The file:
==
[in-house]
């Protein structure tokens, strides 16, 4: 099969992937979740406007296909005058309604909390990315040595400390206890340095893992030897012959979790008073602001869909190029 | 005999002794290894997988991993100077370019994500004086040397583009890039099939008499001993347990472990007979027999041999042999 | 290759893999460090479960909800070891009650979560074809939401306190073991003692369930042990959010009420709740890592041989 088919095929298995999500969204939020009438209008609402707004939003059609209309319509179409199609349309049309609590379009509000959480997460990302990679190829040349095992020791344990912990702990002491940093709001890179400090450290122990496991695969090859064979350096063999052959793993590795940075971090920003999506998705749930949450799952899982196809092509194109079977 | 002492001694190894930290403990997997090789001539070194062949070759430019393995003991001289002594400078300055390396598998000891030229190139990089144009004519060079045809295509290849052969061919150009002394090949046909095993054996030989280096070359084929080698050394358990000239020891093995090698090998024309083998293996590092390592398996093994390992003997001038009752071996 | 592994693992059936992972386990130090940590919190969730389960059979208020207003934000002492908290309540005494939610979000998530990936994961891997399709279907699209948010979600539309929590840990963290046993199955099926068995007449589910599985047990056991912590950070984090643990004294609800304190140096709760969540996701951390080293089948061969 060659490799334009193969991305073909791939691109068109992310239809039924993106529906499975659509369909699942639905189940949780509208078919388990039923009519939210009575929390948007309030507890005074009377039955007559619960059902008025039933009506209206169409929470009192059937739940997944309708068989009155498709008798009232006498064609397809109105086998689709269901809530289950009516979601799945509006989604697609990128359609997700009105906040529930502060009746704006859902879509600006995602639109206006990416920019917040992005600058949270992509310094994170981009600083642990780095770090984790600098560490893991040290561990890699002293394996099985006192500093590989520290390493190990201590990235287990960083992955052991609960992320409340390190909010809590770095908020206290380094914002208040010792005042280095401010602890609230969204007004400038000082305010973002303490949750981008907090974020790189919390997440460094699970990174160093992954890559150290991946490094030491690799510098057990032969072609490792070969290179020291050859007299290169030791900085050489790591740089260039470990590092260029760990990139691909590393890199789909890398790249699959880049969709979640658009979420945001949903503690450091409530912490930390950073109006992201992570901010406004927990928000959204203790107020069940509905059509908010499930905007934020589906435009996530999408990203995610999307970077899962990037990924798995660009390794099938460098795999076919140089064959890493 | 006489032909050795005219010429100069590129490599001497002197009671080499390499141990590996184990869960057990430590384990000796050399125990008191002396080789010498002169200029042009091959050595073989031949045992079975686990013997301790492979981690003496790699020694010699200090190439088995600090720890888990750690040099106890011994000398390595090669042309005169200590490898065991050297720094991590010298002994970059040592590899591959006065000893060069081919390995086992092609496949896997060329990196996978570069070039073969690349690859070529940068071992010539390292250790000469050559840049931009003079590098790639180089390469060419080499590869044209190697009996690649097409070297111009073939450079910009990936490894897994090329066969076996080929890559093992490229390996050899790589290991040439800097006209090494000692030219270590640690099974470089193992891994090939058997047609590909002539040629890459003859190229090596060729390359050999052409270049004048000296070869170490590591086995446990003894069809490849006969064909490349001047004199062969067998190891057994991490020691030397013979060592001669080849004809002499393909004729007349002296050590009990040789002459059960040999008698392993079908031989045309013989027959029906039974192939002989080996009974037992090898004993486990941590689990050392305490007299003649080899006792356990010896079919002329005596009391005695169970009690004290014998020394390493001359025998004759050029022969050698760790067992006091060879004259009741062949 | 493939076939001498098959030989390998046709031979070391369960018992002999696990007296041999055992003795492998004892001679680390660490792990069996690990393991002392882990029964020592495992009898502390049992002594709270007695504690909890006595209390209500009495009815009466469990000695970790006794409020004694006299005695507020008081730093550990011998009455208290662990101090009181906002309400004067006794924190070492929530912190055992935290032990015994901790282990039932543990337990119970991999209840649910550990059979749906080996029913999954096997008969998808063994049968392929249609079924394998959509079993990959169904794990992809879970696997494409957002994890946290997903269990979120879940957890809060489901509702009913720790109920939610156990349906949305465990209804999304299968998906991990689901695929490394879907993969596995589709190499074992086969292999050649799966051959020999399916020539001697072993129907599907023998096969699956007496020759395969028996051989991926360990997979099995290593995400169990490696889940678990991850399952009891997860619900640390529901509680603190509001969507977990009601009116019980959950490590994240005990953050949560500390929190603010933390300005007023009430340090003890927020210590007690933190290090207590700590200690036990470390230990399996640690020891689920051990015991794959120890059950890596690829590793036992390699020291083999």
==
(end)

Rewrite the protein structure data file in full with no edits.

[in-house]
């Protein structure tokens, strides 16, 4: 099969992937979740406007296909005058309604909390990315040595400390206890340095893992030897012959979790008073602001869909190029 | 005999002794290894997988991993100077370019994500004086040397583009890039099939008499001993347990472990007979027999041999042999 | 290759893999460090479960909800070891009650979560074809939401306190073991003692369930042990959010009420709740890592041989 088919095929298995999500969204939020009438209008609402707004939003059609209309319509179409199609349309049309609590379009509000959480997460990302990679190829040349095992020791344990912990702990002491940093709001890179400090450290122990496991695969090859064979350096063999052959793993590795940075971090920003999506998705749930949450799952899982196809092509194109079977 | 002492001694190894930290403990997997090789001539070194062949070759430019393995003991001289002594400078300055390396598998000891030229190139990089144009004519060079045809295509290849052969061919150009002394090949046909095993054996030989280096070359084929080698050394358990000239020891093995090698090998024309083998293996590092390592398996093994390992003997001038009752071996 | 592994693992059936992972386990130090940590919190969730389960059979208020207003934000002492908290309540005494939610979000998530990936994961891997399709279907699209948010979600539309929590840990963290046993199955099926068995007449589910599985047990056991912590950070984090643990004294609800304190140096709760969540996701951390080293089948061969 060659490799334009193969991305073909791939691109068109992310239809039924993106529906499975659509369909699942639905189940949780509208078919388990039923009519939210009575929390948007309030507890005074009377039955007559619960059902008025039933009506209206169409929470009192059937739940997944309708068989009155498709008798009232006498064609397809109105086998689709269901809530289950009516979601799945509006989604697609990128359609997700009105906040529930502060009746704006859902879509600006995602639109206006990416920019917040992005600058949270992509310094994170981009600083642990780095770090984790600098560490893991040290561990890699002293394996099985006192500093590989520290390493190990201590990235287990960083992955052991609960992320409340390190909010809590770095908020206290380094914002208040010792005042280095401010602890609230969204007004400038000082305010973002303490949750981008907090974020790189919390997440460094699970990174160093992954890559150290991946490094030491690799510098057990032969072609490792070969290179020291050859007299290169030791900085050489790591740089260039470990590092260029760990990139691909590393890199789909890398790249699959880049969709979640658009979420945001949903503690450091409530912490930390950073109006992201992570901010406004927990928000959204203790107020069940509905059509908010499930905007934020589906435009996530999408990203995610999307970077899962990037990924798995660009390794099938460098795999076919140089064959890493 | 006489032909050795005219010429100069590129490599001497002197009671080499390499141990590996184990869960057990430590384990000796050399125990008191002396080789010498002169200029042009091959050595073989031949045992079975686990013997301790492979981690003496790699020694010699200090190439088995600090720890888990750690040099106890011994000398390595090669042309005169200590490898065991050297720094991590010298002994970059040592590899591959006065000893060069081919390995086992092609496949896997060329990196996978570069070039073969690349690859070529940068071992010539390292250790000469050559840049931009003079590098790639180089390469060419080499590869044209190697009996690649097409070297111009073939450079910009990936490894897994090329066969076996080929890559093992490229390996050899790589290991040439800097006209090494000692030219270590640690099974470089193992891994090939058997047609590909002539040629890459003859190229090596060729390359050999052409270049004048000296070869170490590591086995446990003894069809490849006969064909490349001047004199062969067998190891057994991490020691030397013979060592001669080849004809002499393909004729007349002296050590009990040789002459059960040999008698392993079908031989045309013989027959029906039974192939002989080996009974037992090898004993486990941590689990050392305490007299003649080899006792356990010896079919002329005596009391005695169970009690004290014998020394390493001359025998004759050029022969050698760790067992006091060879004259009741062949 | 493939076939001498098959030989390998046709031979070391369960018992002999696990007296041999055992003795492998004892001679680390660490792990069996690990393991002392882990029964020592495992009898502390049992002594709270007695504690909890006595209390209500009495009815009466469990000695970790006794409020004694006299005695507020008081730093550990011998009455208290662990101090009181906002309400004067006794924190070492929530912190055992935290032990015994901790282990039932543990337990119970991999209840649910550990059979749906080996029913999954096997008969998808063994049968392929249609079924394998959509079993990959169904794990992809879970696997494409957002994890946290997903269990979120879940957890809060489901509702009913720790109920939610156990349906949305465990209804999304299968998906991990689901695929490394879907993969596995589709190499074992086969292999050649799966051959020999399916020539001697072993129907599907023998096969699956007496020759395969028996051989991926360990997979099995290593995400169990490696889940678990991850399952009891997860619900640390529901509680603190509001969507977990009601009116019980959950490590994240005990953050949560500390929190603010933390300005007023009430340090003890927020210590007690933190290090207590700590200690036990470390230990399996640690020891689920051990015991794959120890059950890596690829590793036992390699020291083999």